The voting power in the IMF is determined by quotas which is supposed to be an indicator of the economic status of the country. The quota formula consists of four variables- GDP, international trade, economic variability and international reserves of countries. The quota system has mostly remained unchanged since 1945 and does not adequately represent the interests of developing nations.
The quota system was reviewed in 2010 and has to be ratified by the IMF members by 2014. Even after the proposed changes the share of quota of developing countries continue to be meagre.
An article in Economic and Political weekly analyses the recent changes in quota through 3 parameters- absolute GDP, growth rate, net contribution to demand.
It concludes that- India ranks 4th in absolute GDP in purchasing power parity terms. It was the second largest contributor to global growth after the crisis. Also, it ranked second in its contribution to net global demand(China’s was negative). But when it comes to the share of quota of IMF it ranks a distant eighth.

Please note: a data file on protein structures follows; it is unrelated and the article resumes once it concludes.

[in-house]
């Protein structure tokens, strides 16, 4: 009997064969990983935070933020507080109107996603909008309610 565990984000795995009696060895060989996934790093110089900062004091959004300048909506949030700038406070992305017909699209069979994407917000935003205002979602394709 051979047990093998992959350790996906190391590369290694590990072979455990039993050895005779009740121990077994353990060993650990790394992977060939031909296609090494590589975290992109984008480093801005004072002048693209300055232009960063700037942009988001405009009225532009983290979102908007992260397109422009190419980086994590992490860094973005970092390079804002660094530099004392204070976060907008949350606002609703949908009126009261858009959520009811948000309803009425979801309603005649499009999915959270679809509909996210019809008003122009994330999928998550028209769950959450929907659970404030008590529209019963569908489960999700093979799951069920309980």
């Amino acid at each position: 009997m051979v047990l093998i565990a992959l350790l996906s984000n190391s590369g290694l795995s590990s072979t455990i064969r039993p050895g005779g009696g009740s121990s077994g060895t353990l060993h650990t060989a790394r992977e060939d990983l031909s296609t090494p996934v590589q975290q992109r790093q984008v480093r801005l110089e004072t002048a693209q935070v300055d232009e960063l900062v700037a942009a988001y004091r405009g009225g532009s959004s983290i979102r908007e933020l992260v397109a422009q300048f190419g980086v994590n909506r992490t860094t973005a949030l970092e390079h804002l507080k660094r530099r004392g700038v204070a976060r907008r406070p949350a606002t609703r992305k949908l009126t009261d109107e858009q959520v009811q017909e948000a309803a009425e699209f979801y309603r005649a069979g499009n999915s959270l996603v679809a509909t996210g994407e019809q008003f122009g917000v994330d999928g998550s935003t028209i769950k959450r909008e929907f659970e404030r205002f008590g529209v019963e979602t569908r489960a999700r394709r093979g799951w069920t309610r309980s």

Also the head of IMF has always been an European. The most recent IMF head, Christine Lagarde (a french national) was appointed when euro-zone was deep in crisis. Apparently, no other candidate was suitable for the job.
This is the link to the previous article written on this topic:
Views presented in the articles are those of the author and not of ED.